Archives For October 2007

One of my old tax posts received a comment about how taxes are calculated using tax brackets so here goes:

First off, here’s a look at the 2007 tax brackets:

Married Filing Jointly





Not over $15,650

Not over $15,100


15,650 – 63,700

15,100 – 61,300


63,700 – 128,500

61,300 – 123,700


128,500 – 195,850

123,700 – 188,450


195,850 – 349,700

188,450 – 336,550


Over $349,700

Over $336,550

The reader asked how to calculate taxes on $349,700.

First a little clarification. There seems to be a misunderstanding about tax brackets. When you read something that says someone is in the 28% tax bracket, it doesn’t mean they pay taxes of 28% on all their income. Instead, they pay a 10% tax on the first $15,650 of their income, 15% tax on the next $48,050, 25% tax on the next $64,800. Only the income between $128,501 and $195,850 is actually taxed at 28%.

Now that we have that straight, let’s look at how taxes are calculated for someone who has a taxable income of $349,700. We’ll have to assume that they aren’t subject to the AMT. Here’s how the math works out:

So, although this family is in the 35% tax bracket, their actual tax (again, assuming they aren’t subject to the AMT) is 27.05%. So, when the government widens the lower income tax brackets, it also helps those in the higher brackets.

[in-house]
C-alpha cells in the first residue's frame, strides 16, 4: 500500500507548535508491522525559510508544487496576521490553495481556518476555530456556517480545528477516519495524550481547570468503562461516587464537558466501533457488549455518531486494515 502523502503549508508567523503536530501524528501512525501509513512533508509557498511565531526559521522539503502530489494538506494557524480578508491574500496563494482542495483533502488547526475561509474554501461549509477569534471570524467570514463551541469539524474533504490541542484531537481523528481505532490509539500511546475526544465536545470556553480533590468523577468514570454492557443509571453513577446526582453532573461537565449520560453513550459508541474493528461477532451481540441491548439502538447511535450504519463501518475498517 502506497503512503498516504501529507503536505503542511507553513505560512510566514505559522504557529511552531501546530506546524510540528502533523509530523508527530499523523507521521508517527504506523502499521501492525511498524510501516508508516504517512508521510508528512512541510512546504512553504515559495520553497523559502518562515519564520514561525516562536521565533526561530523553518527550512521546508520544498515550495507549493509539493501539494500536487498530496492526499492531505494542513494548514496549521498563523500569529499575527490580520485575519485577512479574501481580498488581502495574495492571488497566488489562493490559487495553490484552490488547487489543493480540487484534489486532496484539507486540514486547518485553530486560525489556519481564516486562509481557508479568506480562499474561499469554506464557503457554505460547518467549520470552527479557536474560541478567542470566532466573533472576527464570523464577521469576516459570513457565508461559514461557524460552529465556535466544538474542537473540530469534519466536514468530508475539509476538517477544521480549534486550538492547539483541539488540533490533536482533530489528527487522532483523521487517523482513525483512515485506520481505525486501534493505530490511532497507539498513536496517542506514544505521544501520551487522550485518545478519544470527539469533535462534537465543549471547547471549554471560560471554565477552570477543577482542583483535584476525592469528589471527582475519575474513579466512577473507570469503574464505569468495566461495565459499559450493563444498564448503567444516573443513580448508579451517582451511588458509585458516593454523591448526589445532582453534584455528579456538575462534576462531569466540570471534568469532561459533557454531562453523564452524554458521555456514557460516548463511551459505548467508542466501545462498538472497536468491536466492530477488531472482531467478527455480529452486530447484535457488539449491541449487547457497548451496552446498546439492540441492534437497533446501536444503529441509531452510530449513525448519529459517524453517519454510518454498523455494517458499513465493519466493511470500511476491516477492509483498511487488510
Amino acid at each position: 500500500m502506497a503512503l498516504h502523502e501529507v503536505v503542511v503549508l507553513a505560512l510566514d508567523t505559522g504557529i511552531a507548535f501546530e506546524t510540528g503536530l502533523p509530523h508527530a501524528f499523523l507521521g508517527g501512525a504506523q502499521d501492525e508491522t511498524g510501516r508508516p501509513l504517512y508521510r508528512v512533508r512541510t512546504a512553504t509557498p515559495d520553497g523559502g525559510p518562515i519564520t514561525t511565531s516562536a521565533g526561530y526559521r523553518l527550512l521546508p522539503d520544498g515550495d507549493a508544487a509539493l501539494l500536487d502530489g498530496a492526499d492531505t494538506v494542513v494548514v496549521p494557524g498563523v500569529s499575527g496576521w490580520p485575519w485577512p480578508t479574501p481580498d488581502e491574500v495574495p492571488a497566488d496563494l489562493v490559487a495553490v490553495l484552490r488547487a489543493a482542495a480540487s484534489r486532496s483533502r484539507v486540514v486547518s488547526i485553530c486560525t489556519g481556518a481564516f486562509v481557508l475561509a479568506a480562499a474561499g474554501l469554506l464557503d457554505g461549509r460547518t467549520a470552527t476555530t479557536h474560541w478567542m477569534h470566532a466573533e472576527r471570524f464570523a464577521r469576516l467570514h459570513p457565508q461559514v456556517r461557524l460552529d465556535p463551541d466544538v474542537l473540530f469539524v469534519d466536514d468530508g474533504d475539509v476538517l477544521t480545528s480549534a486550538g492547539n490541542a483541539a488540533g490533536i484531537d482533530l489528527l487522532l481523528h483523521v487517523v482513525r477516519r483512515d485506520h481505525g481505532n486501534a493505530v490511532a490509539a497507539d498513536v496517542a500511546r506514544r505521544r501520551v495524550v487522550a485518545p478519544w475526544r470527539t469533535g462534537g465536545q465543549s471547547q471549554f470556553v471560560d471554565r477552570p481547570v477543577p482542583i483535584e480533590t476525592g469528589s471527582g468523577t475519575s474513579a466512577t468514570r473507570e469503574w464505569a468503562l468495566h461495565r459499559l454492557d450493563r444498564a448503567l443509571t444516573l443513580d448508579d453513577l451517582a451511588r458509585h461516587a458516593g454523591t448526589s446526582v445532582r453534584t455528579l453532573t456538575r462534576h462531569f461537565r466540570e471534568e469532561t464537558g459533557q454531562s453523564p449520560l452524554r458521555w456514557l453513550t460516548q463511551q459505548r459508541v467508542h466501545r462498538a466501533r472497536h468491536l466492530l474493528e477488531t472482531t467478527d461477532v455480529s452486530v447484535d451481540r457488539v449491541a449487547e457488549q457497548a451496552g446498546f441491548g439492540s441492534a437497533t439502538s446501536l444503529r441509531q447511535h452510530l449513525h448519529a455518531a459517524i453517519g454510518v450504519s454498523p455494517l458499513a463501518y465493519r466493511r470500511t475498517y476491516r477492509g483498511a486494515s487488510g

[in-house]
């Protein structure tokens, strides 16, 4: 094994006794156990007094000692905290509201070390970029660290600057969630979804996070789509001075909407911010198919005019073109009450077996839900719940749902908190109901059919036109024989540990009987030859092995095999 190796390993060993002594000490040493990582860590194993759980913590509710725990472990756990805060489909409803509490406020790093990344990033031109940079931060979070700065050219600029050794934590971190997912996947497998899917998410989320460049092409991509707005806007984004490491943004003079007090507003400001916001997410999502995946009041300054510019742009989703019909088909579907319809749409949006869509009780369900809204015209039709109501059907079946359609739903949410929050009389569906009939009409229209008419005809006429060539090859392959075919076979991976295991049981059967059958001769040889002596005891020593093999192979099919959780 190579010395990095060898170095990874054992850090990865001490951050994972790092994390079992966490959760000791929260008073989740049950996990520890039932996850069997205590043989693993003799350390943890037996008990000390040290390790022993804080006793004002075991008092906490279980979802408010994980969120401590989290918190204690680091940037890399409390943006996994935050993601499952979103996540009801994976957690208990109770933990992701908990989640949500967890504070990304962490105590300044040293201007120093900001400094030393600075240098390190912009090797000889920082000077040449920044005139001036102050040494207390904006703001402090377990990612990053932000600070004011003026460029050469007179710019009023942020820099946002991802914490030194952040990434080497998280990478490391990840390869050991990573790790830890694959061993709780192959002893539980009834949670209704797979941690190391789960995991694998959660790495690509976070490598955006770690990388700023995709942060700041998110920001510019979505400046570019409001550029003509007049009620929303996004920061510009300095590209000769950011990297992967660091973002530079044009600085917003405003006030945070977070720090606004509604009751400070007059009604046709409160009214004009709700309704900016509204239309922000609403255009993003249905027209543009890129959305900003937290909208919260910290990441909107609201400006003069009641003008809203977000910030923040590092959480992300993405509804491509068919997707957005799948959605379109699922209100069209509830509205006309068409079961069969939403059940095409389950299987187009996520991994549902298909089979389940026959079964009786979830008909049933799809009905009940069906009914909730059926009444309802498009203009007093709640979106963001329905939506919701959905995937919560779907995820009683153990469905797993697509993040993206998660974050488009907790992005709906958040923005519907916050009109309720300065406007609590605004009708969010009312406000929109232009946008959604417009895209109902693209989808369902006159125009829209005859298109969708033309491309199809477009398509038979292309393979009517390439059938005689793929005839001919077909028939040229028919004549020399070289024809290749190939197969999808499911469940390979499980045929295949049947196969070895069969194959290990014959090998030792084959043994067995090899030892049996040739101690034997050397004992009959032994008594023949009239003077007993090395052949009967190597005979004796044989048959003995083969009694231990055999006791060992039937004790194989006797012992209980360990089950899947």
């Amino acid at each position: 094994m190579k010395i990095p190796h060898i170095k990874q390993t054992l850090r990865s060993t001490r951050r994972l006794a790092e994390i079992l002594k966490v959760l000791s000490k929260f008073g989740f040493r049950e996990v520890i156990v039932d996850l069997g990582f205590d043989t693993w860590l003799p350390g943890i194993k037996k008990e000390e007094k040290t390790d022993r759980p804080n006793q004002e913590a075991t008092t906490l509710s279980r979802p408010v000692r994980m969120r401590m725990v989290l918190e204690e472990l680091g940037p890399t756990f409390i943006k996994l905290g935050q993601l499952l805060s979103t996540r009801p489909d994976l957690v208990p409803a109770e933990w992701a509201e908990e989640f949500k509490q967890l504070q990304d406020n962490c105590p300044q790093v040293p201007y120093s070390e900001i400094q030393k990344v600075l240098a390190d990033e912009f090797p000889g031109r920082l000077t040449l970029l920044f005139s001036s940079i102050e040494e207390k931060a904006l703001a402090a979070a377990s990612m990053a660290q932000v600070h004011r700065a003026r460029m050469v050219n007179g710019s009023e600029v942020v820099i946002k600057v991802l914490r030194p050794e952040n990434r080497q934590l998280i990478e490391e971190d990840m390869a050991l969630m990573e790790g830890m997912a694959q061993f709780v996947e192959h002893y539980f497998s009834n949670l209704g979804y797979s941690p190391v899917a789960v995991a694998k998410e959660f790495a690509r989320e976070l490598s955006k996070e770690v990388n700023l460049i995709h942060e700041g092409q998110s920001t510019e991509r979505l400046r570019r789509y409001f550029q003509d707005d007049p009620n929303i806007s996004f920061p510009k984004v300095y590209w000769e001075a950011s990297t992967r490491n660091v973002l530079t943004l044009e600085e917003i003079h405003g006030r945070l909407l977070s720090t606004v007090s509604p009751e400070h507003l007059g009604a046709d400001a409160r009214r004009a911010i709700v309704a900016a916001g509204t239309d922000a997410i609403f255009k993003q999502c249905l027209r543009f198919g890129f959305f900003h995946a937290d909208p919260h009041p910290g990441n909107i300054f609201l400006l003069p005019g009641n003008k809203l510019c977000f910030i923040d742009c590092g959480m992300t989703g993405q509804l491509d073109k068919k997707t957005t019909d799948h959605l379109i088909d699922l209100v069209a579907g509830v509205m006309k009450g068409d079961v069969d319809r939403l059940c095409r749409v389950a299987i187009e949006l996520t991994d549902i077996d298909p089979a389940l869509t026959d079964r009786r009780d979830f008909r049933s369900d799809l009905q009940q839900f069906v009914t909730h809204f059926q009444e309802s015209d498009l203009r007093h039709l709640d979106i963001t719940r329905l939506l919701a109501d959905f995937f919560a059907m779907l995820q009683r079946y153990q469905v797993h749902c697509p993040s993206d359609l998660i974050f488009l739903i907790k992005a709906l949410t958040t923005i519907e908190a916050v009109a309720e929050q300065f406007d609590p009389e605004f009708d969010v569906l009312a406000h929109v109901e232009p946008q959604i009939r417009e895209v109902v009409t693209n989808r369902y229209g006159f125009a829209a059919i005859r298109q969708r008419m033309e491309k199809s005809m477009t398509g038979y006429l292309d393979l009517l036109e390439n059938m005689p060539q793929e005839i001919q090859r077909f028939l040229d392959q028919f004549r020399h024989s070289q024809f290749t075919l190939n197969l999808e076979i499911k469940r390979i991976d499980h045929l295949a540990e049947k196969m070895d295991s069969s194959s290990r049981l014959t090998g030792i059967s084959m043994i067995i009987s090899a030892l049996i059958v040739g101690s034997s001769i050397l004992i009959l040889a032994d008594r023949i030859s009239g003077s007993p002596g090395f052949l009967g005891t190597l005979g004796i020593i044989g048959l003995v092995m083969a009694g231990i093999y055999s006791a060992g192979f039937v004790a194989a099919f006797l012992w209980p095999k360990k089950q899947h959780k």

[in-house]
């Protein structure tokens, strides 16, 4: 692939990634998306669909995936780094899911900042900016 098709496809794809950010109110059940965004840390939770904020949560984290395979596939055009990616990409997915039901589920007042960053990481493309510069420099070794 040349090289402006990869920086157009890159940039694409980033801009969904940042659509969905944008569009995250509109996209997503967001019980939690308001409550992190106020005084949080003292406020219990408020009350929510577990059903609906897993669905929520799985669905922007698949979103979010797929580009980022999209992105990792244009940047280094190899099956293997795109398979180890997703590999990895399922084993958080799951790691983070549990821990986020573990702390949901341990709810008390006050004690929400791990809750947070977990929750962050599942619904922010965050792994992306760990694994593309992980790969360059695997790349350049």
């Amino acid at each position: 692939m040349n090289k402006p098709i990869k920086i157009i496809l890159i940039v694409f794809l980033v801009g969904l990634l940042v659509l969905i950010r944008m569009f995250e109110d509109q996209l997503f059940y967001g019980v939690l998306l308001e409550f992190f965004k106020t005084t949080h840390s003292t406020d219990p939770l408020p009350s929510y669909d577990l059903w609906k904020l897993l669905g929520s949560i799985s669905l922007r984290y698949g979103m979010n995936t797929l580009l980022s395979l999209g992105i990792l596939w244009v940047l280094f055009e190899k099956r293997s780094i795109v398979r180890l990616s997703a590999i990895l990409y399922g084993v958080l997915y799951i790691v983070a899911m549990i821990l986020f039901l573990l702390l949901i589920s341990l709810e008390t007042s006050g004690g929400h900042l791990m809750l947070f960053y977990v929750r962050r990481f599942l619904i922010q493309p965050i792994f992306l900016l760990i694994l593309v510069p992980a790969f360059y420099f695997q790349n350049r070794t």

I hope this answers the reader’s question.

For more on taxes, check out these posts:

Tax Stuff You Need to Keep In Your Records

50 of the Most Easily Overlooked Tax Deductions

2007 Federal Income Tax Brackets

401(k) Contribution Limits for 2007

What is Modified Adjusted Gross Income?

Tax Links: Online Tax Resources

How to Calculate Tax-Equivalent Yield

Social Security Wage Base for 2007

Most readers of this blog probably don’t care about this topic.

Most of you probably know that I do make money from blogging. You can see the Adsense column on the left and two banner ads (there’s a third banner ad but I don’t get paid for it). Then, if you scroll all the way down to the bottom of the page, you’ll see various links. These are called text links. Advertisers use text link advertisements to help increase their page rank within Google, which helps send traffic to their websites. I have been selling these links for around $60 per month.